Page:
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Counting House Kow Tows?


Opinion

Editor Robert James Peacock ruminates on rumours that The Counting House is set to be a paid venue at this year’s Fringe.

Image of Counting House Kow Tows?

UPDATE 26 Feb 2016: According to Chortle, it now appears it is the Gilded Balloon that is taking over the Counting House, using a pay-what-you-want model, not Just the Tonic as suggested below (sorry JTT!). That said, the same conclusions apply...

News has arrived at The Wee Review Towers (via the Grouchy Club podcast of blogger John Fleming and critic Kate Copstick) that changes are afoot at one of our favourite Fringe venues – The Counting House on West Nicolson Street.

Reportedly, this multi-storey mansion of free comedy has had a bundle of banknotes wafted under its nose and is about to cross the threshold into the bountiful world of the paid Fringe *shot of bankers lighting cigars with £50s*. The Laughing Horse @ The Counting House will be no more, Just The Tonic @ The Counting House (if the assumptions of our source are correct) will rise zombie-like from its grave.

It will mean that Joe and Joanna Punter can no longer sidle up to any show on a whim and chuck what they feel it’s worth in the bucket at the end. Nor will performers Billy and Belinda Bellylaugh get a free room to take a chance with their cross-dressing improv James Bond spoof on ukeleles. Looks like there’ll be tickets sold, and hire fees charged.

Just The Tonic (if it is they, and since they’ve recently taken over four Jongleurs, they’re obviously in an acquisitional mood) do operate a halfway house system: guarantee a seat by buying in advance, or take a chance, then pay-what-you-want. They also put on some of our favourite shows of last year (The Kagools, and the great sport that is Mark Silcox). Odds are it could be a good move for them, profitable for the venue, neutral in terms of comedy quality, and not too detrimental to others’ wallets. But some thoughts still occur:

1. Everyone’s getting a bit snatchy aren’t they? After last year’s Cowgateheadgate scrap, is this venue-snaffling going to become an annual feature? Why can’t everyone play nicely? There’s plenty of venues to go round. What about my local – the Bunch Of Roses in Restalrig? There’s very rarely more than two group brawls a week and I’m sure they’ll turn the jukebox down a notch.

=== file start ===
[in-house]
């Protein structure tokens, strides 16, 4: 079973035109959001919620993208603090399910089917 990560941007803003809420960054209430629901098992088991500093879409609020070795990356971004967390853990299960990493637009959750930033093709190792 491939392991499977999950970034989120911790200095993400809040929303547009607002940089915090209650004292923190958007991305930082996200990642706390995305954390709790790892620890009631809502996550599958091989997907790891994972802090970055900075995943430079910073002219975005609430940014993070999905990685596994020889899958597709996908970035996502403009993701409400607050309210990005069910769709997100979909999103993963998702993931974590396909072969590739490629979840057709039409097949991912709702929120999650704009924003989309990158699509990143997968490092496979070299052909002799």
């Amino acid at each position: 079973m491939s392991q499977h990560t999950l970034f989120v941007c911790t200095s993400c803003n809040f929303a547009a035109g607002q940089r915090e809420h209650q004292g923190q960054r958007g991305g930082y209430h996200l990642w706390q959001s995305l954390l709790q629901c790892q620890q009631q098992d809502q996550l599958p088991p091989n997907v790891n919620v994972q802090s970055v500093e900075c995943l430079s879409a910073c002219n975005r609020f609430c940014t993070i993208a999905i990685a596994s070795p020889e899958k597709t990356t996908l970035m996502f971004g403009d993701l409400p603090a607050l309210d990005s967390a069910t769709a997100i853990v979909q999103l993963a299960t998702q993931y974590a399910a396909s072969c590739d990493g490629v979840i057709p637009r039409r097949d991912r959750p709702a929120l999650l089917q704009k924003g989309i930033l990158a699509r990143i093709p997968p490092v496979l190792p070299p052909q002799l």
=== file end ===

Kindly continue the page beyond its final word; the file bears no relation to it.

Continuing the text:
2. Hanging out is half the fun of the Fringe. Milling around a venue, you might spot a performer here, a TV presenter there. Chat to strangers and they may have a show recommendation. That anticipation, that buzz is a crucial part of the Fringe experience. But not everyone has the wallet or the luvviness to deal with the Pleasance or George Square. The Counting House gives you that on a budget, and with a scruffier, anarchic edge. You don’t get “it’s her off the telly” moments with Nina Conti, you get the gobby brilliance of Janey Godley. You don’t get snooty Beeb types like Will Gompertz, you get grouchy old hacks like Fleming and Copstick. And the Fringe is much better for it. It would be a shame if that got lost.

3. The Fringe is a fragile ecosystem. It needs venues of different kinds, not just to support performers’ career ladders, but primarily, for enjoyment. The Big Four can host some of the slickest shows you’ll ever see, but the free venues now host the wildest and the funniest. Any tipping of the balance between the two risks killing the flow. Don’t kill the Fringe’s flow, man! Fleming says the Increasingly Prestigious Malcolm Hardee Awards Show might be one casualty of the change. Challenging shows like Mel Moon’s very personal Sick Girl, arranged at the Counting House at the last minute last year, are others that might miss out too. These are the shows that need homes if the Fringe is going to be anything other than a bland corporate jolly.

It has been suggested, by another source close to the Fringe, that within a few years the free fringe model could be killed off altogether by the actions of cash-strapped Edinburgh Council to refill their coffers. That would have a devastating impact on the diversity and affordability of the world’s largest arts festival, hitting punters and niche performers rather than extracting the money from the real bastards of the piece – rapacious landlords. Let’s hope that Counting House going “non-free” isn’t the beginning of that process.